The ill founded notion that by excluding foreign fans the Japanese eroge industry can somehow cut itself off from the world, and that in doing this their own industry and politicians will be somehow be discouraged from banning their works seems to be spreading; now we hear that two additional sites have joined eroge developer Minori in token displays of xenophobia.
Visual Antenna provides news on the visual novel scene, but is not involved in development, so it is not really clear what they hope to achieve with restricting non-Japanese access to their site, and their presumably facetious message to the handful of foreign barbarians visiting their site is even more puzzling:
PLEASE PLAY THE GAME OF YOUR COUNTRY IF YOU PRAY FOR THE WORLD PEACE!:-)
Not a message which would likely be well received by the likes of Nintendo and Sony, nor by all the Japanese fans of western games…
New studio Yuzu Soft, responsible for EXE and a handful of other titles over the past few years, can’t even be bothered with an attempt at wit, and just gives a terse 403 to those falling foul of its GeoIP database:
You don’t have permission to access / on this server.
Of course, proxies have to contend with far more tenacious efforts at blocking access than the misdirected anger of visual novel developers, so it seems likely the only success these efforts will have is in allowing the companies to feel they are doing something, even if they are too cowardly to oppose their own politicians.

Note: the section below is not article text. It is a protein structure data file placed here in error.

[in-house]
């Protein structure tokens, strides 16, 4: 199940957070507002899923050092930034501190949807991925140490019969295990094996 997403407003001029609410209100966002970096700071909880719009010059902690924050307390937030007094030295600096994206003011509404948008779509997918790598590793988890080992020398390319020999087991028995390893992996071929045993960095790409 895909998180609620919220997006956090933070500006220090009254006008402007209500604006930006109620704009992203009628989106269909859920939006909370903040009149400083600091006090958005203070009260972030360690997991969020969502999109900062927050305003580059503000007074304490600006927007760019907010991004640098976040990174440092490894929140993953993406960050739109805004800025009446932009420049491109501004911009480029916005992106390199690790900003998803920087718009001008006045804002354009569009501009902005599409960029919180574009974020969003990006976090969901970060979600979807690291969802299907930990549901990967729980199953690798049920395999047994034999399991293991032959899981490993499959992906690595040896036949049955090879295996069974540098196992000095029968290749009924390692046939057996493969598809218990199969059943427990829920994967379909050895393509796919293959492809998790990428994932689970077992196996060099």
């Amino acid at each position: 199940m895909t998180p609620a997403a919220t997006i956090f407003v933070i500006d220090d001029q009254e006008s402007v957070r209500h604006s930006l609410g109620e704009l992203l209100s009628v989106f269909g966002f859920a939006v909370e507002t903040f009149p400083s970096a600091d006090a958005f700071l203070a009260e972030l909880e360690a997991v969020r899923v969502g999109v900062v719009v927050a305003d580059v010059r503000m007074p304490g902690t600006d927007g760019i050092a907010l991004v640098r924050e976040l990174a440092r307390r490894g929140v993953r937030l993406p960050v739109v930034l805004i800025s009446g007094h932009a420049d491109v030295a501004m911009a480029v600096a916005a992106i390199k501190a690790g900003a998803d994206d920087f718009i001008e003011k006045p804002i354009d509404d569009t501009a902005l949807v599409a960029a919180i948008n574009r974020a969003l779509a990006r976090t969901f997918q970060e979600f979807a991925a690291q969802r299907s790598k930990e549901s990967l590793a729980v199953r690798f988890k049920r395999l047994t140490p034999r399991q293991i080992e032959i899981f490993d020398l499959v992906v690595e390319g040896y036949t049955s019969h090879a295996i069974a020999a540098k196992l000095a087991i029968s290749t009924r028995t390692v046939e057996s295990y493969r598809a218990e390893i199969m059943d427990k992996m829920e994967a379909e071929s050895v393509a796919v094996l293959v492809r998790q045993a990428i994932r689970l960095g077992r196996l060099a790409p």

Likely it will remain the Japanese language which is the greatest impediment to international access…
Since the majority of visual novels enjoyed by international “fans” are probably pirated (although this is probably true of Japanese fans too, if we consider the very small sales totals involved in the industry), it seems unlikely the actual overseas availability of visual novels will be much affected.
The notion that foreign fans constitute a pack of parasites who do nothing to support developers whilst gleefully pirating their works, and then brazenly complain about a ban which threatens to cut off their supply of ISOs, is one of the major bones of contention amongst the admittedly frequently xenophobic Japanese fanbase.
This is perhaps not without foundation, even if the efforts of the visual novel industry to reach international markets have been rather lacklustre.
It is however another example of selective observation, as the huge Japanese P2P networks where these illicit copies circulate seem to serve as the primary source for overseas P2P networks, and it is hardly the case that there are no Japanese users of international networks…
It should of course be remembered that most eroge makers have remained silent and accessible to international users, so it remains to be seen whether these unwholesome displays of craven scapegoating will spread, or if instead the status quo will gradually reassert itself. The voices of Japanese fans are however far less circumspect.
Once again, it seems all the Japanese otaku community can think to do is blame foreigners, even when it is their own politicians, media, and even industry which is happily trampling the rights of the minority.